Seconds often make the difference between life and death and new technology makes the difference…
The Tur states that if two friends “trade” meals on Purim, they fulfill the obligation of mishloach manot. Ranunderstands this to mean that if in given year two friends do not have enough food for themselves as well as to give to a friend, each one can send the one meal he has to his fellow, so that both will have food for a Purim seudah and each will also have sent mishloach manot. Rashi, however, says it means they may eat together at one of their homes one year and at the other’s home the following year.
The Beis Yosef does not understand how this can possibly fulfill the obligation of mishloach manot. So Bach explains that if we accept the ultimate purpose of mishloach manot as creating unity, affection, brotherhood and genuine friendship among all Jews – family and friends as well as Jews I consider strangers – then it follows that by my willingness to dine together with my fellow Jew (to sit at his tisch with his rebbe at the helm) and be in good cheer doing it, the core of the mitzvah is fulfilled.
That is, simply sitting with my fellow Jew and eating with him (even if I eat my own food!) suffices to fulfill the mitzvah. Accordingly, says the Bach, they need not actually switch the place of the seudah – so long as they sit together under the same roof each year, the obligation is fulfilled.
Sitting ish l’reiyhu is not only the province of the needy. It may also be practiced by the wealthy. With the emotional distance between Jews so incredibly great, it is not farfetched to recognize that shrinking the physical distance between us might also diminish the psychological and philosophical one as well.
Let us find cheer and joy in sharing a meal with one another, rather than allowing our distance to harm us.
My grandfather, Reb Yaakov Zev Marcovici, z”l, was a gentle, kind and peace-loving man who would say about Jews who might not share his goals and values, they “were good, but only Shabbos tzu essen a kugel mit zei” good; that is, good but only so good as to eat kugel with on Shabbos.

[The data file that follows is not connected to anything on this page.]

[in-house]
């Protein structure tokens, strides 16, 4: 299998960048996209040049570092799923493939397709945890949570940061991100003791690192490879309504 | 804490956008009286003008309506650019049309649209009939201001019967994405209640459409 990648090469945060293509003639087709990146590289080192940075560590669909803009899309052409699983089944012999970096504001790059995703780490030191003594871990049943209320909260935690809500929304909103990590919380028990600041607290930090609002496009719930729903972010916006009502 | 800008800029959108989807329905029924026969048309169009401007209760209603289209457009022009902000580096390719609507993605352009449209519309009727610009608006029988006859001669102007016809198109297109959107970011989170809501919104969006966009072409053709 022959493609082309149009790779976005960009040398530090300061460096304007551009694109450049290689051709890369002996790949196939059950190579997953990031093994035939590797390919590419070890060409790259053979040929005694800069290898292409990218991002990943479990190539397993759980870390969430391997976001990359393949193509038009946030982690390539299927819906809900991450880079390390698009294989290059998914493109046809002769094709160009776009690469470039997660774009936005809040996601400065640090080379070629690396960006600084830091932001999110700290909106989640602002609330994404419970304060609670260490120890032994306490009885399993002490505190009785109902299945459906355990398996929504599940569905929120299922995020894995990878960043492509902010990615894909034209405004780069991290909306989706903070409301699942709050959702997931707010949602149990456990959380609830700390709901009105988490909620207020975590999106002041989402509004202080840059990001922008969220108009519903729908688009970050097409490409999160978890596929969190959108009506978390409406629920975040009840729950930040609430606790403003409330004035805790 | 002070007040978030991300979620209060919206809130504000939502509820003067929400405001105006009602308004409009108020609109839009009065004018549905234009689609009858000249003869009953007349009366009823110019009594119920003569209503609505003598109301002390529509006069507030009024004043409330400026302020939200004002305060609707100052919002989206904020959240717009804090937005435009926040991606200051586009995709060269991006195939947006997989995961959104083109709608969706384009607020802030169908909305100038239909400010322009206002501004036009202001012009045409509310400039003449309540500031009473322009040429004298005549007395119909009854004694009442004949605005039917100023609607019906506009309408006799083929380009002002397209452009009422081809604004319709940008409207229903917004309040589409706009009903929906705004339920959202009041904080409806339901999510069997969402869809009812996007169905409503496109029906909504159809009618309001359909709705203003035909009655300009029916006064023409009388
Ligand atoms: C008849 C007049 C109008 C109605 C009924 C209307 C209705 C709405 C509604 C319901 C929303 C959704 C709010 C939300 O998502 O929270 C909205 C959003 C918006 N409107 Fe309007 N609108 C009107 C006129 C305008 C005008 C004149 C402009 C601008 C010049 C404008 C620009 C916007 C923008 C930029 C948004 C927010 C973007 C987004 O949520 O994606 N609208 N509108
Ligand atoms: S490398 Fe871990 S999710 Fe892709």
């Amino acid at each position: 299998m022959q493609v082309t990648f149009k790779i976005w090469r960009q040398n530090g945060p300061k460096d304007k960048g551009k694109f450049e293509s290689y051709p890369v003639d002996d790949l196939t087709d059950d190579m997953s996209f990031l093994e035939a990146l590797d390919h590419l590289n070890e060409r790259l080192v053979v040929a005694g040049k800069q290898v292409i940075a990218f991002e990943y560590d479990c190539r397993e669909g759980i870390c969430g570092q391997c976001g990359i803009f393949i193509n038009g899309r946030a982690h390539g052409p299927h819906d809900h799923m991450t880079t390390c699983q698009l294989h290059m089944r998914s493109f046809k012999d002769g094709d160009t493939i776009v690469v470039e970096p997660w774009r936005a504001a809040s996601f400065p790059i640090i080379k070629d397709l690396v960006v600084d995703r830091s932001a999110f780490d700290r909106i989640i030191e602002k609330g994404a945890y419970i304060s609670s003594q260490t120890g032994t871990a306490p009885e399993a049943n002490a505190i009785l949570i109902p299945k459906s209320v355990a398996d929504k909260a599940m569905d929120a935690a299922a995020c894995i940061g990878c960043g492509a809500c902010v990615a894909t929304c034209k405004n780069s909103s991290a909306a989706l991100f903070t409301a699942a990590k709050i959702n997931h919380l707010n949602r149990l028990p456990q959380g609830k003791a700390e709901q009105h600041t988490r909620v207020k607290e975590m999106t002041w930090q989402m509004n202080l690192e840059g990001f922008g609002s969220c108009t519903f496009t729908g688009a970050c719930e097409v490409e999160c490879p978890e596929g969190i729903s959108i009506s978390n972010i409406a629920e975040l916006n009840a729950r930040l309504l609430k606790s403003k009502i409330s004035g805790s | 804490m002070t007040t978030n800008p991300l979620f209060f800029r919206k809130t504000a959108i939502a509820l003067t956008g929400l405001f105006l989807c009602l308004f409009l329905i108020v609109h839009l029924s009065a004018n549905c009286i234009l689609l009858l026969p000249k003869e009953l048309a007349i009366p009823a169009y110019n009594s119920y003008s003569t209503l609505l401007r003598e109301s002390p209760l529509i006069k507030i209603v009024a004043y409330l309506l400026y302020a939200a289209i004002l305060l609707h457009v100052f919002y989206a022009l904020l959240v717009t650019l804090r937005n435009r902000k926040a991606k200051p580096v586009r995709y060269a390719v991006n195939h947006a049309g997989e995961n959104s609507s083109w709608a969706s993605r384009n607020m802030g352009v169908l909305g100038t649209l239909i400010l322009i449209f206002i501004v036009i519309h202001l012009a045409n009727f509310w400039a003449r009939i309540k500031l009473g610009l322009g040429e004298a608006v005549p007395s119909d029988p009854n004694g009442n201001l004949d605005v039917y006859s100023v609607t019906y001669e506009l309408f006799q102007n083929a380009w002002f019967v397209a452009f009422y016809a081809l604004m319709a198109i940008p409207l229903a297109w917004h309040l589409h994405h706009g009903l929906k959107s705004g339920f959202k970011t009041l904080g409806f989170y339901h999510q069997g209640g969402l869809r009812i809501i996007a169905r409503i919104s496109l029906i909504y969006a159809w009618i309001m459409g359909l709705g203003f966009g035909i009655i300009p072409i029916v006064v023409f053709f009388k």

For my grandfather and those like him, true happiness was embracing and being embraced by Klal Yisrael, sharing with and loving fellow Jews. His attic was accessible only by a side staircase. In that attic he kept a large wooden case filled with money, to which anyone in need, irrelevant of affiliation or persuasion, could come up to take what his needs demanded. No one – not even my grandmother – knew who came, when they came or how much they took. But come they did.
The holiday of Purim teaches us the importance of unity. For on this day we must reach out to Klal Yisrael. Better still, to follow my grandfather’s example. He embraced ish l’reyihu throughout the year, not only on Purim. Could he not rightfully sing Shoshanas Yaakov bireosam yachad techeles Mordechai? The Sighter Ravin Yitav Panim points to the joyous Purim song Shoshanas Yaakov which uses the phrase bireosam yachad techeles Mordechai, when they saw as one the techeles worn by Mordechai as a physical sign that acknowledged that it was the Jews’ bonding as one that countered Haman’s charge of mefuzar u’meforad.